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Mainland China’s hotel industry has throttled out of coronavirus shutdowns and record-low occupancy rates to hosting a mix of leisure and business travel — save for a recent resurgence of coronavirus cases in Beijing.
Hotel owners elsewhere in the world should see China’s rebound trajectory both as good news and a cautionary tale.
“This does point to the kind of story we are likely to see for the coming months across the world,” said Robin Rossman, managing director of STR’s international business. “Markets will recover to the level that they’re able to with the demand that is able to reach them based on whatever social distancing or border controls there are in place. At any stage, a flare-up can cause that to dip back down.”
Mainland China’s average hotel occupancy bottomed at 7 percent in early February but rebounded to as high as 52 percent the week of June 13, according to STR. Clearing the 50 percent threshold meant business travel had begun to return, and data even showed mid-week demand eclipsed weekend demand, Rossman said.
When and if cases flare up during the reopening, China has taken a localized strategy. Authorities ordered travel restrictions, contact tracing, and a surge in testing in Beijing in response to the roughly 270 cases reported there since June 11. The Chinese government claims the flare-up has been contained.
Drive-to and leisure travel was the first to return to China following the lift on travel restrictions, which meant there was a faster recovery in non-city center markets. But even China’s top-tier cities were beginning to show signs of a recovery in recent weeks. Shenzhen narrowed its occupancy rate gap with 2019 levels from 60 percent the week of April 20 to 30 percent in early May, according to STR.
“That was promising because I was concerned and am concerned for Europe and the U.S. there will be this divide between cities and outside the big cities,” Rossman said.
U.S. hoteliers should especially view the momentum as a sign of good things to come. China and the U.S. have similarly strong domestic traveler fundamentals to their respective tourism economies, so much so that Marriott CEO Arne Sorenson predicted the two countries would significantly lead Europe in the hotel industry’s recovery from coronavirus shutdowns.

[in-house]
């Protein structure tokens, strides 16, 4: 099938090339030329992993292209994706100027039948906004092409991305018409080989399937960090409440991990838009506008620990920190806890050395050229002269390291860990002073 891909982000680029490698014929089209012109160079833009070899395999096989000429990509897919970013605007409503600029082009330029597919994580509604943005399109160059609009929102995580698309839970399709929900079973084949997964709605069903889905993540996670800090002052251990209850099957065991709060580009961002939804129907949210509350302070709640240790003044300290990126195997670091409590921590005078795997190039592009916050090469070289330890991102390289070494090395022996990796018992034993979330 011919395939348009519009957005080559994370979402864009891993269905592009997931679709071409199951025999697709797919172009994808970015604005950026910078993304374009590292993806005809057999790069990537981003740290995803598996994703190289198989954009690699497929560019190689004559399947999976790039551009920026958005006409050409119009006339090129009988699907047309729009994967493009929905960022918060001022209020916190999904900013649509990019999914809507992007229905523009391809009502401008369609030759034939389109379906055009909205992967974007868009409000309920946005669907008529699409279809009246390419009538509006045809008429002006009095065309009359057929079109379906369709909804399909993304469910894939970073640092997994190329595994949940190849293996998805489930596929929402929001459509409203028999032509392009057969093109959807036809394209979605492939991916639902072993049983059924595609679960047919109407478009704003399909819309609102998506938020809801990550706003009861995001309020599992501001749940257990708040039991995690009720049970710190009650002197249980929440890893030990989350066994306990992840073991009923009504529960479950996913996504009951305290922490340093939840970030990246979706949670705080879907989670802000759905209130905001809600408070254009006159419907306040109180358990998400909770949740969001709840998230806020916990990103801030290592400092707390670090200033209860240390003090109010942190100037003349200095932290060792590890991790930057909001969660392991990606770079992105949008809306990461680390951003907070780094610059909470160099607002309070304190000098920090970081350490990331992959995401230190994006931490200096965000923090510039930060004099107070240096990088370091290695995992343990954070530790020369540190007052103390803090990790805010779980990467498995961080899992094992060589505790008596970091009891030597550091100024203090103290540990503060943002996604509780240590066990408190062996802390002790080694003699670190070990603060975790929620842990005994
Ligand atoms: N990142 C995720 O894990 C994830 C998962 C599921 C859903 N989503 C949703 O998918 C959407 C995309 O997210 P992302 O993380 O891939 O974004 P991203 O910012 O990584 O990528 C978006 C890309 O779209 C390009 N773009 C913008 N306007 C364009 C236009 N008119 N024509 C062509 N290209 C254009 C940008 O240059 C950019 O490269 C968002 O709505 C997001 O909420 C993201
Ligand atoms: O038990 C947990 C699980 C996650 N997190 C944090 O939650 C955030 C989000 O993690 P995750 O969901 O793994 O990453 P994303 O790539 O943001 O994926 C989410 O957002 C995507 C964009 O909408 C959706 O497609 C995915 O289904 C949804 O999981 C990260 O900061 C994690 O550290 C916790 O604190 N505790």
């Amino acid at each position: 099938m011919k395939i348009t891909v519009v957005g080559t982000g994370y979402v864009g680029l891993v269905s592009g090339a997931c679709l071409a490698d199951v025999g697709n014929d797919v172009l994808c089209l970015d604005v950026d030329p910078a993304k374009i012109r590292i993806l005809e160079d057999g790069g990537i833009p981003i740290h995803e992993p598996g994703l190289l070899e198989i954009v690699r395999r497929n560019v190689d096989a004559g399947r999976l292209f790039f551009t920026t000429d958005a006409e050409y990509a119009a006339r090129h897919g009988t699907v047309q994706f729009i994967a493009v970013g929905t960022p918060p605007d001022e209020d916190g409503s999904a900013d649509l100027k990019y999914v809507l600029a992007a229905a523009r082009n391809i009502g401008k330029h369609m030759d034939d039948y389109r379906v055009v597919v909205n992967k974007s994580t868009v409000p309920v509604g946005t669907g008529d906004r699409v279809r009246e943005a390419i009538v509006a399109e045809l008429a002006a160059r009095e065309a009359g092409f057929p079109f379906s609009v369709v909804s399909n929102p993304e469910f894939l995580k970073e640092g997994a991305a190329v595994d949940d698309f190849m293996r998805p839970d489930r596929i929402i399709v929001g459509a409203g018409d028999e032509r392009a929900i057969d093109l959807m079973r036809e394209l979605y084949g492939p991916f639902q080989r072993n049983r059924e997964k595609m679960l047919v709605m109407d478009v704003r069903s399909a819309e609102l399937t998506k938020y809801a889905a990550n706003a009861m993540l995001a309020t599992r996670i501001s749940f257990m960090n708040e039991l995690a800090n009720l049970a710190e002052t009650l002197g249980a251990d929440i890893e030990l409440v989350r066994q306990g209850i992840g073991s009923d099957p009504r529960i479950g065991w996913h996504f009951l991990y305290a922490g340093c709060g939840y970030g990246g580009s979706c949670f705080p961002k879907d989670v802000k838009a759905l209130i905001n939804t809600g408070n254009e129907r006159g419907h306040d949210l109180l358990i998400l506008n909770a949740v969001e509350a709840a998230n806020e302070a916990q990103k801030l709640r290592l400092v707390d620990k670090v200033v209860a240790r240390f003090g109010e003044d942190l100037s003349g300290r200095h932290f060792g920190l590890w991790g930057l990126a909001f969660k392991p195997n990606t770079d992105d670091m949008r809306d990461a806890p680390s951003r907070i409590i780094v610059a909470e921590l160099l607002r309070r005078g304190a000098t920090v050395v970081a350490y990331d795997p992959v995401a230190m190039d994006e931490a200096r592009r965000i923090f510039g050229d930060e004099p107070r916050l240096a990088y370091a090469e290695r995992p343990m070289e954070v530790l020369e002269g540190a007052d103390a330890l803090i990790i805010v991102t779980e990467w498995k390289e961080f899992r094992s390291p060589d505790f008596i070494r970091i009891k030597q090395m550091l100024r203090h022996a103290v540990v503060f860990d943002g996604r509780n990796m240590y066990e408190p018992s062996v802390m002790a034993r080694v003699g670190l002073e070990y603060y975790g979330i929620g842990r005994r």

There is a strong correlation between China and the U.S. in terms of revenue per available room and occupancy, according to SunTrust Robinson Humphrey analysis earlier this month. Given China’s earlier outbreak and lockdowns, it is leading the U.S. by about seven weeks in their similar recovery path.
“Through last week, the correlation remained intact,” said Patrick Scholes, managing director of lodging and leisure equity research at SunTrust Robinson Humphrey. “Where the correlation may break going forward is if the U.S. goes into another massive shutdown, which just may happen.”
Progress isn’t entirely linear, both in China and the U.S.
Beijing’s recent flare-up ushered in a new round of travel restrictions to combat against the threat of a second wave of the virus spreading through China.
While it is still too early to determine any long-term impact to China’s still-recovering hotel industry, occupancy rates in Beijing dropped from 50 percent to 20 percent in a week, Rossman said. The sharp decline was enough to drag Mainland China’s overall hotel occupancy down from its 52 percent high to 47 percent two weeks ago and reverse some of the positive growth in the country’s largest cities.
“Immediately after the flare-up, we did see a bit of a plateau being hit,” Rossman said. “Hopefully, it’s a short-term thing and recovery continues when that gets resolved.”
The U.S. is now grappling with its own case spike. At least 12 states, including Texas and California, have paused their economic reopening plans due to rising coronavirus case counts. The 40,173 new cases reported across the U.S. Friday was a new single-day record for the country.
Hoteliers have already acknowledged the U.S. hotel recovery can only go so far on leisure travel alone, as roughly a third of room revenue at luxury and upper upscale hotels comes from group business travel.
Rising case counts in Sun Belt states last week could even take a toll on what had been strong-performing resort destinations. But the upcoming U.S. Independence Day holiday weekend may defer any negative impact to the hotel industry.
“I don’t think what happened is going to stop anyone from pursuing their Fourth of July holiday weekend travel, as long as hotels are still open,” Rossman said. “It will be interesting to see what happens beyond that, if cases do continue to climb, and if it causes a plateau in the U.S. hotel market recovery.”